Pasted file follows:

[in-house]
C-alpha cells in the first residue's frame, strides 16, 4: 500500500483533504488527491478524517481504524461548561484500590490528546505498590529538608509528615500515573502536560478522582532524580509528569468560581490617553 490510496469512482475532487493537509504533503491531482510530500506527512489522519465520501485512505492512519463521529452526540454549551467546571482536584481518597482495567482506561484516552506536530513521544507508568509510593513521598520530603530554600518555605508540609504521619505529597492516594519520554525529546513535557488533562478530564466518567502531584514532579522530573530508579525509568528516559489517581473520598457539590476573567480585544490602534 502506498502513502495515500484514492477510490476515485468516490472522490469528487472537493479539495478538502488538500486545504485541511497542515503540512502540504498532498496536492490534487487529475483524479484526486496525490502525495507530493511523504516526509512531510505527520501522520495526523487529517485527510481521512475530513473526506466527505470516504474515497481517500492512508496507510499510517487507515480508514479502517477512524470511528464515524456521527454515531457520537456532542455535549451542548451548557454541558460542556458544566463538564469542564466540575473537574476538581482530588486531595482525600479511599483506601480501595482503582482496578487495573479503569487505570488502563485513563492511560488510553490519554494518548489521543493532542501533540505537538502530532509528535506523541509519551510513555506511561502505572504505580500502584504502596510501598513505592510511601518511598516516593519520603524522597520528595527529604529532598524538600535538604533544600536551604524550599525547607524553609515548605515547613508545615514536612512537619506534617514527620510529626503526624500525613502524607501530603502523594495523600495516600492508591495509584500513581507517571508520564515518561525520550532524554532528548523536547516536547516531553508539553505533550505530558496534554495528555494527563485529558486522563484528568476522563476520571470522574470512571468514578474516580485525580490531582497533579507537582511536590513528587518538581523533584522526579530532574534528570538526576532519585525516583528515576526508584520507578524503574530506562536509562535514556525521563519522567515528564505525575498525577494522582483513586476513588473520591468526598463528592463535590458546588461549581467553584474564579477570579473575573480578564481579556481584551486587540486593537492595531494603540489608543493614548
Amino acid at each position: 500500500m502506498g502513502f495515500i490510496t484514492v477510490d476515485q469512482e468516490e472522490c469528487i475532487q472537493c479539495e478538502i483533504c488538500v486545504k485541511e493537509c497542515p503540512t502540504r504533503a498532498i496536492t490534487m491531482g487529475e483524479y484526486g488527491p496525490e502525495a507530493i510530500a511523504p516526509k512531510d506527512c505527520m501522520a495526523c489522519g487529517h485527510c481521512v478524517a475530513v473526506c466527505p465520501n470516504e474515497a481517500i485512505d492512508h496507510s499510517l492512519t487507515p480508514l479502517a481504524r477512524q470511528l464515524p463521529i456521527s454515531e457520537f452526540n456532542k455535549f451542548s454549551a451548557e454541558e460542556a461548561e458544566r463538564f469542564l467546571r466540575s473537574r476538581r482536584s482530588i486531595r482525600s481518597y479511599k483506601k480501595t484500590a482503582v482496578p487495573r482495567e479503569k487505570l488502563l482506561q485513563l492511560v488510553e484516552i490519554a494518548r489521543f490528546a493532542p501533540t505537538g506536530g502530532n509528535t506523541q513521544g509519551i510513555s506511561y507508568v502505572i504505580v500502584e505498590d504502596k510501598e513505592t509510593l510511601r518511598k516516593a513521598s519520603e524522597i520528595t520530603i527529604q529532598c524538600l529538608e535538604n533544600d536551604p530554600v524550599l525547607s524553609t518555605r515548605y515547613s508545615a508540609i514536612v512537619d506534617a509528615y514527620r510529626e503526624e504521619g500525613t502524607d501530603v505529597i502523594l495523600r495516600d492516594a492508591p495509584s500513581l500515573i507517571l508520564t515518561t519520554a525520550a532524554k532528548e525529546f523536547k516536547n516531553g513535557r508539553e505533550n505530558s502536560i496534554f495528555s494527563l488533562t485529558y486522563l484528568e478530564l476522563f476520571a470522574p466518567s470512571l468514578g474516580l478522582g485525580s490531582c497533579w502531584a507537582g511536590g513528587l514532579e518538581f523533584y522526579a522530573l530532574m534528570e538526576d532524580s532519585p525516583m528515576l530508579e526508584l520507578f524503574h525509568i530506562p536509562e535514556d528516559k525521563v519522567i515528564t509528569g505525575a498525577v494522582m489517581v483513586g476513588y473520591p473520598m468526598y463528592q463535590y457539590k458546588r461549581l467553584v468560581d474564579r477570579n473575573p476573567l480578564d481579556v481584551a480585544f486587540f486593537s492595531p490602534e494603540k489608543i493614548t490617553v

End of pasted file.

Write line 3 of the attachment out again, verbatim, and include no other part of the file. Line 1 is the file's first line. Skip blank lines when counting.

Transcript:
Amino acid at each position: 500500500m502506498g502513502f495515500i490510496t484514492v477510490d476515485q469512482e468516490e472522490c469528487i475532487q472537493c479539495e478538502i483533504c488538500v486545504k485541511e493537509c497542515p503540512t502540504r504533503a498532498i496536492t490534487m491531482g487529475e483524479y484526486g488527491p496525490e502525495a507530493i510530500a511523504p516526509k512531510d506527512c505527520m501522520a495526523c489522519g487529517h485527510c481521512v478524517a475530513v473526506c466527505p465520501n470516504e474515497a481517500i485512505d492512508h496507510s499510517l492512519t487507515p480508514l479502517a481504524r477512524q470511528l464515524p463521529i456521527s454515531e457520537f452526540n456532542k455535549f451542548s454549551a451548557e454541558e460542556a461548561e458544566r463538564f469542564l467546571r466540575s473537574r476538581r482536584s482530588i486531595r482525600s481518597y479511599k483506601k480501595t484500590a482503582v482496578p487495573r482495567e479503569k487505570l488502563l482506561q485513563l492511560v488510553e484516552i490519554a494518548r489521543f490528546a493532542p501533540t505537538g506536530g502530532n509528535t506523541q513521544g509519551i510513555s506511561y507508568v502505572i504505580v500502584e505498590d504502596k510501598e513505592t509510593l510511601r518511598k516516593a513521598s519520603e524522597i520528595t520530603i527529604q529532598c524538600l529538608e535538604n533544600d536551604p530554600v524550599l525547607s524553609t518555605r515548605y515547613s508545615a508540609i514536612v512537619d506534617a509528615y514527620r510529626e503526624e504521619g500525613t502524607d501530603v505529597i502523594l495523600r495516600d492516594a492508591p495509584s500513581l500515573i507517571l508520564t515518561t519520554a525520550a532524554k532528548e525529546f523536547k516536547n516531553g513535557r508539553e505533550n505530558s502536560i496534554f495528555s494527563l488533562t485529558y486522563l484528568e478530564l476522563f476520571a470522574p466518567s470512571l468514578g474516580l478522582g485525580s490531582c497533579w502531584a507537582g511536590g513528587l514532579e518538581f523533584y522526579a522530573l530532574m534528570e538526576d532524580s532519585p525516583m528515576l530508579e526508584l520507578f524503574h525509568i530506562p536509562e535514556d528516559k525521563v519522567i515528564t509528569g505525575a498525577v494522582m489517581v483513586g476513588y473520591p473520598m468526598y463528592q463535590y457539590k458546588r461549581l467553584v468560581d474564579r477570579n473575573p476573567l480578564d481579556v481584551a480585544f486587540f486593537s492595531p490602534e494603540k489608543i493614548t490617553v